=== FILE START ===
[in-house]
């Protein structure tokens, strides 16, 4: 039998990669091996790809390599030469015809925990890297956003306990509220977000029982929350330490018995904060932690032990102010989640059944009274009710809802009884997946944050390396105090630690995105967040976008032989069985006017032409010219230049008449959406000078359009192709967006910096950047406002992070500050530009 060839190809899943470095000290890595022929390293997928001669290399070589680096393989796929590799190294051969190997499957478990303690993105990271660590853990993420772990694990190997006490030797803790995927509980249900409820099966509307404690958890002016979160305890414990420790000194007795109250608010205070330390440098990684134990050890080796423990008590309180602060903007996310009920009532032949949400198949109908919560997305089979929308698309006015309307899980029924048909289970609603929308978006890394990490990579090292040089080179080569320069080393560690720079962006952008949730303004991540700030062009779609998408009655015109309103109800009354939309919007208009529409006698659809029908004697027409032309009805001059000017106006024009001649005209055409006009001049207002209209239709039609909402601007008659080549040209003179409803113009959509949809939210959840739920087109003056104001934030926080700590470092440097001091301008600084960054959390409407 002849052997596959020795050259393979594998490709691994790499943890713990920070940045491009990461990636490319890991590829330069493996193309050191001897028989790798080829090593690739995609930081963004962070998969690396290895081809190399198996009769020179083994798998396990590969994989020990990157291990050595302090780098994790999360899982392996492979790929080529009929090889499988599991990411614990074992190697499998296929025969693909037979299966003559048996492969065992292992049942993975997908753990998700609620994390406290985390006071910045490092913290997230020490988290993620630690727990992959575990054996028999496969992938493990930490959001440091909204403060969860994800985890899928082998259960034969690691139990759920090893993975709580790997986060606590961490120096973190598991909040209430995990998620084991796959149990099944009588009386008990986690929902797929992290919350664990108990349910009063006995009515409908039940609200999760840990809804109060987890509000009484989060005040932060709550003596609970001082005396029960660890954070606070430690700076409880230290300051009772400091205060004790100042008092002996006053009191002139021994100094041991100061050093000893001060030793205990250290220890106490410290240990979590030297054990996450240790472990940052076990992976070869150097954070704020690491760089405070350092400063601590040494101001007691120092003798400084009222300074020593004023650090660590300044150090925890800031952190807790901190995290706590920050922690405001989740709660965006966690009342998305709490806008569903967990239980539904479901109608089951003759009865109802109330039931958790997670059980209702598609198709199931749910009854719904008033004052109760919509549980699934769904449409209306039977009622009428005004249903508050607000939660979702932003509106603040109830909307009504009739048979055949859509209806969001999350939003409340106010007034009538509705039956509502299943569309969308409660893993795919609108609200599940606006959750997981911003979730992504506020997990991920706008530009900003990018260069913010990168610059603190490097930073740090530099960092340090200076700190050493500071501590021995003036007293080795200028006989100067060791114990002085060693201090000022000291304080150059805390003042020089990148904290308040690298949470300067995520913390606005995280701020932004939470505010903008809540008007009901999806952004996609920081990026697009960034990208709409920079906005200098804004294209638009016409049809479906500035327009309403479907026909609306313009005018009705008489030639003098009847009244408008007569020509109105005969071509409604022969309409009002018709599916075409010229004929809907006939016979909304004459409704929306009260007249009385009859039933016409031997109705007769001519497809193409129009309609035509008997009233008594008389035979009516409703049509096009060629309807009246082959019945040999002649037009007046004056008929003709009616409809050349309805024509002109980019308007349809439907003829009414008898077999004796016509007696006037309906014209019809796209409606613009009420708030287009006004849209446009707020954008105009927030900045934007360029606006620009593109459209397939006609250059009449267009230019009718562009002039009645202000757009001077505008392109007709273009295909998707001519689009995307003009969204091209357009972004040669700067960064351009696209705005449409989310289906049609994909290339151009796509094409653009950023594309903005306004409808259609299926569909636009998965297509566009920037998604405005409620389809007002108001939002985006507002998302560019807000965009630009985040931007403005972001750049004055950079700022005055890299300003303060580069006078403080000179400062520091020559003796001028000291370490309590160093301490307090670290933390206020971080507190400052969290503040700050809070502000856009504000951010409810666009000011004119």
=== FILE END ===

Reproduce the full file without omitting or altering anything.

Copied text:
[in-house]
């Protein structure tokens, strides 16, 4: 039998990669091996790809390599030469015809925990890297956003306990509220977000029982929350330490018995904060932690032990102010989640059944009274009710809802009884997946944050390396105090630690995105967040976008032989069985006017032409010219230049008449959406000078359009192709967006910096950047406002992070500050530009 060839190809899943470095000290890595022929390293997928001669290399070589680096393989796929590799190294051969190997499957478990303690993105990271660590853990993420772990694990190997006490030797803790995927509980249900409820099966509307404690958890002016979160305890414990420790000194007795109250608010205070330390440098990684134990050890080796423990008590309180602060903007996310009920009532032949949400198949109908919560997305089979929308698309006015309307899980029924048909289970609603929308978006890394990490990579090292040089080179080569320069080393560690720079962006952008949730303004991540700030062009779609998408009655015109309103109800009354939309919007208009529409006698659809029908004697027409032309009805001059000017106006024009001649005209055409006009001049207002209209239709039609909402601007008659080549040209003179409803113009959509949809939210959840739920087109003056104001934030926080700590470092440097001091301008600084960054959390409407 002849052997596959020795050259393979594998490709691994790499943890713990920070940045491009990461990636490319890991590829330069493996193309050191001897028989790798080829090593690739995609930081963004962070998969690396290895081809190399198996009769020179083994798998396990590969994989020990990157291990050595302090780098994790999360899982392996492979790929080529009929090889499988599991990411614990074992190697499998296929025969693909037979299966003559048996492969065992292992049942993975997908753990998700609620994390406290985390006071910045490092913290997230020490988290993620630690727990992959575990054996028999496969992938493990930490959001440091909204403060969860994800985890899928082998259960034969690691139990759920090893993975709580790997986060606590961490120096973190598991909040209430995990998620084991796959149990099944009588009386008990986690929902797929992290919350664990108990349910009063006995009515409908039940609200999760840990809804109060987890509000009484989060005040932060709550003596609970001082005396029960660890954070606070430690700076409880230290300051009772400091205060004790100042008092002996006053009191002139021994100094041991100061050093000893001060030793205990250290220890106490410290240990979590030297054990996450240790472990940052076990992976070869150097954070704020690491760089405070350092400063601590040494101001007691120092003798400084009222300074020593004023650090660590300044150090925890800031952190807790901190995290706590920050922690405001989740709660965006966690009342998305709490806008569903967990239980539904479901109608089951003759009865109802109330039931958790997670059980209702598609198709199931749910009854719904008033004052109760919509549980699934769904449409209306039977009622009428005004249903508050607000939660979702932003509106603040109830909307009504009739048979055949859509209806969001999350939003409340106010007034009538509705039956509502299943569309969308409660893993795919609108609200599940606006959750997981911003979730992504506020997990991920706008530009900003990018260069913010990168610059603190490097930073740090530099960092340090200076700190050493500071501590021995003036007293080795200028006989100067060791114990002085060693201090000022000291304080150059805390003042020089990148904290308040690298949470300067995520913390606005995280701020932004939470505010903008809540008007009901999806952004996609920081990026697009960034990208709409920079906005200098804004294209638009016409049809479906500035327009309403479907026909609306313009005018009705008489030639003098009847009244408008007569020509109105005969071509409604022969309409009002018709599916075409010229004929809907006939016979909304004459409704929306009260007249009385009859039933016409031997109705007769001519497809193409129009309609035509008997009233008594008389035979009516409703049509096009060629309807009246082959019945040999002649037009007046004056008929003709009616409809050349309805024509002109980019308007349809439907003829009414008898077999004796016509007696006037309906014209019809796209409606613009009420708030287009006004849209446009707020954008105009927030900045934007360029606006620009593109459209397939006609250059009449267009230019009718562009002039009645202000757009001077505008392109007709273009295909998707001519689009995307003009969204091209357009972004040669700067960064351009696209705005449409989310289906049609994909290339151009796509094409653009950023594309903005306004409808259609299926569909636009998965297509566009920037998604405005409620389809007002108001939002985006507002998302560019807000965009630009985040931007403005972001750049004055950079700022005055890299300003303060580069006078403080000179400062520091020559003796001028000291370490309590160093301490307090670290933390206020971080507190400052969290503040700050809070502000856009504000951010409810666009000011004119």